August 26, 2006

First Focus Group

We held our first focus group on Wednesday night. You can download the file by clicking here.

I haven't done a full analysis yet, but some things stand out.

There are two gorillas standing in the room that no-one is talking about. One is the Federal Government's IR laws. A number of our participants mentioned them, and one in particular seemed particularly obsessed. The other is population growth. Many, if not all, of our participants saw increase in the size of our population as being the root cause of the health and water problems that we face.

Both these issues work in Beattie's favour. Voters see a need to have a state government that will stand up to the federal government. They also don't blame the state government for the infrastructure problems, but rather wring their hands at the size of interstate migration.

All of our participants were analysing the election in terms of leadership. This represents a failure of the Coalition. If their leadership team was widely regarded as more commanding than Labor's then an election held on leadership would be what they wanted. As this does not appear to be the case, they should have been running on different grounds. While participants were annoyed at Beattie, there did not appear to be a high level of anger, suggesting that merely criticising Labor is ineffective as a tactic.

What did get some support, but which we did not explore, was the proposition that a large majority for Beattie was a bad thing. If the Coalition was running on the basis of wanting to win seats to provide Beattie with a more effective opposition, then they could well be in a better position than they are now.

Beattie, by contrast, is running the near perfect campaign. It might be slick and plastic, but voters like the idea that he is trying hard, and they are diverted from his faults by the bloopers of the coalition campaign.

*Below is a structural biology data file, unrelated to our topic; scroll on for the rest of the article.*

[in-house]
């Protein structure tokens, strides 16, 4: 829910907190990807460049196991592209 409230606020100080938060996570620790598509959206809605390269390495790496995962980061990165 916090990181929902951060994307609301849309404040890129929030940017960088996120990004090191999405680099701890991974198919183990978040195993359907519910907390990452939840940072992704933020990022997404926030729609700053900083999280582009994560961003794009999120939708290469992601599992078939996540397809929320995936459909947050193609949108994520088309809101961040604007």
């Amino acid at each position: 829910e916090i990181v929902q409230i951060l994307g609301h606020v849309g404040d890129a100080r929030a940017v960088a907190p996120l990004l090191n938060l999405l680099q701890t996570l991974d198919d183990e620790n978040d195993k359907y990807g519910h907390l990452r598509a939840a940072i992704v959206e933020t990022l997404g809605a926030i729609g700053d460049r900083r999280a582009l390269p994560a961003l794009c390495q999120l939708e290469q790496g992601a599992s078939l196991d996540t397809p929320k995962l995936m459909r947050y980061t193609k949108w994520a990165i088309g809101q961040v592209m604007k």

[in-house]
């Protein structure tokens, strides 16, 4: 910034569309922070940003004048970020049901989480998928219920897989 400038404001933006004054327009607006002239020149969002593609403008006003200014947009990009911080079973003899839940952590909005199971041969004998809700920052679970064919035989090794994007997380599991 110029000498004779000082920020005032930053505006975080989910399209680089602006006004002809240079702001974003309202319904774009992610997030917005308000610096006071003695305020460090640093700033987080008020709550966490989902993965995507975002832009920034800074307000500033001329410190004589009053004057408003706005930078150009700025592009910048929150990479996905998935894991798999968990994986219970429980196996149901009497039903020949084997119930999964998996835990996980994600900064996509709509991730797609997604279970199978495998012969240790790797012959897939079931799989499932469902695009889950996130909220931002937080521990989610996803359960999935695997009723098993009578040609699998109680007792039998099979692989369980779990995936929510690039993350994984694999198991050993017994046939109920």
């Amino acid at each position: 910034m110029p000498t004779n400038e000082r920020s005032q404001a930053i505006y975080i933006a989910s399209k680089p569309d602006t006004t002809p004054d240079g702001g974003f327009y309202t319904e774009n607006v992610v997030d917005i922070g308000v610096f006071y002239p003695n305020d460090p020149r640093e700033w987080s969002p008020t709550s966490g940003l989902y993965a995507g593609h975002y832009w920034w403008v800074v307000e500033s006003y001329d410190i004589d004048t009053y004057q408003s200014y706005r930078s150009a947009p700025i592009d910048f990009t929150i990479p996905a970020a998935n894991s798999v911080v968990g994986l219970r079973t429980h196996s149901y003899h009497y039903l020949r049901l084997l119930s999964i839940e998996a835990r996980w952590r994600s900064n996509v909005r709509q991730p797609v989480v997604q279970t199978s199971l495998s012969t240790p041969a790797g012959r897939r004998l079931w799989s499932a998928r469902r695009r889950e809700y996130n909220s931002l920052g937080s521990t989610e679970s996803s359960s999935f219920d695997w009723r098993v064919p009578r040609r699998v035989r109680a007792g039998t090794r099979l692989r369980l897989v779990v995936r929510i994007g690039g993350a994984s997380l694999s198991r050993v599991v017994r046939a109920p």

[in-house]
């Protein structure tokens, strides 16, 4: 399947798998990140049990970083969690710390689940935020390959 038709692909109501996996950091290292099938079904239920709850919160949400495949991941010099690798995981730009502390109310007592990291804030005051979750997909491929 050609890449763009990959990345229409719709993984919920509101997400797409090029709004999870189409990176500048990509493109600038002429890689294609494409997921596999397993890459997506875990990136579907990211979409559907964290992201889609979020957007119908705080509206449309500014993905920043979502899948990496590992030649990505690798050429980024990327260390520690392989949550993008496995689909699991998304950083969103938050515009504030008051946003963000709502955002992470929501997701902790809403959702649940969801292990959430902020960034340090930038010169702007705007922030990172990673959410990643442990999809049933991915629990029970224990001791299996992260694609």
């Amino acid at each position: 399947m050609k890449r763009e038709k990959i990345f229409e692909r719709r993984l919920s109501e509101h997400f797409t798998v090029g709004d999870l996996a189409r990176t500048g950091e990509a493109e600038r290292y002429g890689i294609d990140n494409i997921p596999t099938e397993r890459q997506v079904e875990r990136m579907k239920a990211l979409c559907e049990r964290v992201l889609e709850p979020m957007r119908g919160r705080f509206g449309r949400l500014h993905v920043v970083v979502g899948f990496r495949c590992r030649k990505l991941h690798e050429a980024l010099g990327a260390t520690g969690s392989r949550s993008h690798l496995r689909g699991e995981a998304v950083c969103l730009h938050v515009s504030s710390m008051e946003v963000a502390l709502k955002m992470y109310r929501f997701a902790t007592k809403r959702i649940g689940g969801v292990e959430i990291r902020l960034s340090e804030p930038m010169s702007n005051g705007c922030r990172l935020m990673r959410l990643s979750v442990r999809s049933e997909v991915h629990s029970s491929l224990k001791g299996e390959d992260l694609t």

Posted by Graham at August 26, 2006 04:57 AM

Why have people forgotten about the Labour goverment stopping the Wolfdene Dam, when we first came to Queensland the Nationals were in power, we bought our land at Jimboomba, built a home knowing the Dam was going to be built nearby and there would be plenty of water for the fast growing population, then the Labour goverment came to power,promise the dam would be squashed, where is the sense in this.
People have short memories.

Posted by: Helen McMillan at September 9, 2006 08:23 AM

Will I swing and send a message to the Beattie Government? I have that choice thrust upon me because I am in the Noosa electorate.

I agree that there is a central issue that emanates from the federal sphere which must affect the State vote: that is the need to protect as many workers as possible from the Howard Government IR laws. The Liberal-National Coalition has stripped away those rights the international community has held up for two generations as fundamental rights at work in a democracy. This will be the key for whom I cast my vote. A vote for the Opposition is a vote for federal laws that encourage workplace autocracy, worker dis-empowerment, and exploitation. Springborg grandstanded about States rights in the IR debate, but he gives no undertakings to protect the rights of Queensland workers consistent with international conventions on labour standards.